Ten years after the shooting, with the blessing of the other victims’ families, Bhuiyan sued the state of Texas to halt Stroman’s execution, saying his religious beliefs as a Muslim told him to forgive. Bhuiyan published a newspaper editorial that ran in Huntsville, home of the Texas correctional facility that’s executed more prisoners than any other in the United States (1,265 total, and still very much counting). Bhuiyan is without question an admirable figure. But Giridharadas’s cloying affection for his main protagonist paradoxically renders him something both more and less than a recognizably flawed and troubled human being, grappling with the real moral dilemmas at the heart of a tragic, life-changing encounter with a brutal, uncomprehending assailant. Bhuiyan all too often comes across as a sappy pasteboard version of a wise man from a foreign land.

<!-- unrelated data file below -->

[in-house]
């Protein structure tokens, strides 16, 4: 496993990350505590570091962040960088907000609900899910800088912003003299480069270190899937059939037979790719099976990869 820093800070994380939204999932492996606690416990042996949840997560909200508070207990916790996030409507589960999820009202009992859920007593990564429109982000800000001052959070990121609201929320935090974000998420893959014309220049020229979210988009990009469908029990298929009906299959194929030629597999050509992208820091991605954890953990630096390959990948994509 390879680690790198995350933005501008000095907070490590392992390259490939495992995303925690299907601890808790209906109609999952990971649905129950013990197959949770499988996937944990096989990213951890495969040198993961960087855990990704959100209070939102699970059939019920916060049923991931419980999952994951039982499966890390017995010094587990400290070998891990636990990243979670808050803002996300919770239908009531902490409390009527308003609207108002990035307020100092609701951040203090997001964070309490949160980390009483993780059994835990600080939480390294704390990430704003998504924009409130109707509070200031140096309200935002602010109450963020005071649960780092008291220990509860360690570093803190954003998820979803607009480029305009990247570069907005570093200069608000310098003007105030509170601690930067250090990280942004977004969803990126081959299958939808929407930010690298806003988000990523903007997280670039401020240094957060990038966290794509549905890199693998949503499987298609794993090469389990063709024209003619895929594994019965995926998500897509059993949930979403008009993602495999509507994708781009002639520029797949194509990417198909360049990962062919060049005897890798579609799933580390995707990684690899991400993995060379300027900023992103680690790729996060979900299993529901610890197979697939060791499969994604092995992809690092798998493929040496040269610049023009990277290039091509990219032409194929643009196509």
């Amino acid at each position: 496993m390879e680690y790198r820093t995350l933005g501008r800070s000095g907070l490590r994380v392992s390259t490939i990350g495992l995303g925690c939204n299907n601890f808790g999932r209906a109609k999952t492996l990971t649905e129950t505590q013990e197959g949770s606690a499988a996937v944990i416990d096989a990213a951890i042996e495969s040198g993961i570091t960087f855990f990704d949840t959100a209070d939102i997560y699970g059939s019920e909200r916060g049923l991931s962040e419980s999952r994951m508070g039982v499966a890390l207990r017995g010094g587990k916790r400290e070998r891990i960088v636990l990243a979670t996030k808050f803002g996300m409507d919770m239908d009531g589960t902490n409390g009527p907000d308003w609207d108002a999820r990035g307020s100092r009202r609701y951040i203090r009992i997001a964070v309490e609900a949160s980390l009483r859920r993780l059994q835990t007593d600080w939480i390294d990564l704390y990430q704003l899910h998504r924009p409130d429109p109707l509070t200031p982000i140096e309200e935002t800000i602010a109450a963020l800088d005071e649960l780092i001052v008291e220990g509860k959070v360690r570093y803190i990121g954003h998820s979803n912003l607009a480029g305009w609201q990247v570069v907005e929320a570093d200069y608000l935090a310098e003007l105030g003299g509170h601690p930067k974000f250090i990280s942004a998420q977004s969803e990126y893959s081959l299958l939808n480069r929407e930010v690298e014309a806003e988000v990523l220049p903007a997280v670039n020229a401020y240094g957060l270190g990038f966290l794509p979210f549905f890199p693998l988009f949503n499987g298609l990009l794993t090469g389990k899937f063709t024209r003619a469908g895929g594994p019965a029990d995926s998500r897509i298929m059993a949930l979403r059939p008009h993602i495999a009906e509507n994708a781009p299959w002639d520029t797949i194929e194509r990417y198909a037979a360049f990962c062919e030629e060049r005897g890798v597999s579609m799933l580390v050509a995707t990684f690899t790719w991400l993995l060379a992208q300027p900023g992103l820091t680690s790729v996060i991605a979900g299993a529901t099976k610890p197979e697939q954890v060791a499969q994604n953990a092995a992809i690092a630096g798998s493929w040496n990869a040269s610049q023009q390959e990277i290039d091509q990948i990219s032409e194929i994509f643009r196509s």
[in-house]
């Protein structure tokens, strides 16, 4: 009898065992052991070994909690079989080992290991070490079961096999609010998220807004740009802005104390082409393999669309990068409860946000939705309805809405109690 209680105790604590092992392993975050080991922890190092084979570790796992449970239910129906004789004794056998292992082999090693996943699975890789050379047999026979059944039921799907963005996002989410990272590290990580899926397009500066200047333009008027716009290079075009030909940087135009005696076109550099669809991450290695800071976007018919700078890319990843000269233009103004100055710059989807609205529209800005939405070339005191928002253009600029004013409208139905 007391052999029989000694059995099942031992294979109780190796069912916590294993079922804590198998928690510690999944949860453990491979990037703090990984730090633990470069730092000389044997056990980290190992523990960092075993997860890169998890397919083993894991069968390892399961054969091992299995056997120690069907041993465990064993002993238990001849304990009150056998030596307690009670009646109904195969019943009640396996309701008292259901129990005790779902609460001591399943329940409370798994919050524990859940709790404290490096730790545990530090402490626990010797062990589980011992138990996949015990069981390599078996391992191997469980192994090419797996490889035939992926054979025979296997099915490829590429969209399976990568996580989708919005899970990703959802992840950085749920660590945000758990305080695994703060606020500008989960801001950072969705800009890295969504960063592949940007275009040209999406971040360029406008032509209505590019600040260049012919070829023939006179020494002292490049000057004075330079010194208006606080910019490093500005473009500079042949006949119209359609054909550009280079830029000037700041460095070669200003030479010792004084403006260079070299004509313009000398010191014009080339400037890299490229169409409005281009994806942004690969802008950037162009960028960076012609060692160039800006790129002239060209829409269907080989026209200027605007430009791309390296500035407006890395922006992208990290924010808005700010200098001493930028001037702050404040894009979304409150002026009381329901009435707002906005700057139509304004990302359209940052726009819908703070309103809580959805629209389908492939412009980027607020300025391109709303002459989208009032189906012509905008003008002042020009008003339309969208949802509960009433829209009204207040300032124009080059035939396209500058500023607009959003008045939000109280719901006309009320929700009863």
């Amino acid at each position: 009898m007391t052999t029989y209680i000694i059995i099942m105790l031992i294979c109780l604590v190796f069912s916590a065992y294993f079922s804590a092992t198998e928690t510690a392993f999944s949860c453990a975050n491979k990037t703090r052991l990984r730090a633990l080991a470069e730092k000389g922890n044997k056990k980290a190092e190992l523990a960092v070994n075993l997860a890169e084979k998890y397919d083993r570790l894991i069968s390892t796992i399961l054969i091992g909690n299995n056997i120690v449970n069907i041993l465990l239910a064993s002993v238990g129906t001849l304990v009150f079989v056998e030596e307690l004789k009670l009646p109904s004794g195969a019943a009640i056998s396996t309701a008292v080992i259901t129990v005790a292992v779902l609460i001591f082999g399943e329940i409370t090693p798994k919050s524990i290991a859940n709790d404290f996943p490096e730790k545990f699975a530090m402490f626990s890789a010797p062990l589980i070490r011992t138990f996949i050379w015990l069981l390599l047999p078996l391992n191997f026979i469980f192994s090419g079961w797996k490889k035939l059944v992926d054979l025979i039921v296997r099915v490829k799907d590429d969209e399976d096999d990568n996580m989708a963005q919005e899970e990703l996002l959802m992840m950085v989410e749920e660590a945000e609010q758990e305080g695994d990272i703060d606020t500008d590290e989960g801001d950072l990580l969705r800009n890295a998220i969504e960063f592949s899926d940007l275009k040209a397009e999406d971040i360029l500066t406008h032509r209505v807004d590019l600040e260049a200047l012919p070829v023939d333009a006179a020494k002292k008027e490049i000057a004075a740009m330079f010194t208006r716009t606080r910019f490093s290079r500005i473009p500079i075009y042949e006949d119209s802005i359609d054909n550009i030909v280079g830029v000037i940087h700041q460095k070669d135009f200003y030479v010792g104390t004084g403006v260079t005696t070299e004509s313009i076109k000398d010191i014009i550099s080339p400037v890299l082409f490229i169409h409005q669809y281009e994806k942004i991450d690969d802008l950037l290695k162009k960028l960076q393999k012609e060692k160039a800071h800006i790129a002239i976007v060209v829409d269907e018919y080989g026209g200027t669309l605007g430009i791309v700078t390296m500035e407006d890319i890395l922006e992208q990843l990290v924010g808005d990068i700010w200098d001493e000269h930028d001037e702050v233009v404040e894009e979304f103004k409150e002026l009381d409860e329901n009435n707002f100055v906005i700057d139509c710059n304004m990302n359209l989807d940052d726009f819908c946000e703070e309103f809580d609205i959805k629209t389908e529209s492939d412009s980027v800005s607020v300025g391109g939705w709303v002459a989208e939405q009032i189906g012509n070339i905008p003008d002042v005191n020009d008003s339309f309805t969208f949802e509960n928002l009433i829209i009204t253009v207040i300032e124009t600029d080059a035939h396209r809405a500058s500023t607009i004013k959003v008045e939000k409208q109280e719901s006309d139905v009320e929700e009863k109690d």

At the opposite end of the ethical spectrum, Stroman’s odiousness compounds the sense that The True American is not much more than a thuddingly obvious Aaron Sorkin morality play. He’s thoroughly repellent from the moment we read about the bumper sticker plastered on the rear window of his 1972 Chevy Suburban: “If I had known this, I would have picked my own cotton.”
Stroman considered himself a patriot, and Giridharadas takes great pains to catalogue all the asinine and obnoxious aesthetic preferences that seem to automatically come with being a certain kind of right-wing Texan: dumb tattoos, “Show Me Your Tits” trucker hats, domestic cars, beers, and women. Before he went mindlessly firing shots in Bhuiyan’s gas station, Stroman sent out e-mails about “white pride,” and circulated something he called a “True American” manifesto, which featured insights like this: “I believe the money I make belongs to me and my family not some midlevel governmental functionary with a bad comb-over who wants to give it away to crack addicts squirting out babies.” As he awaited his trial, Stroman wrote a poem professing his love for the “peckerwood warriors,” a slang epithet often used by aspiring members of the Aryan Brotherhood, and proudly referred to himself as an “Arab Slayer.”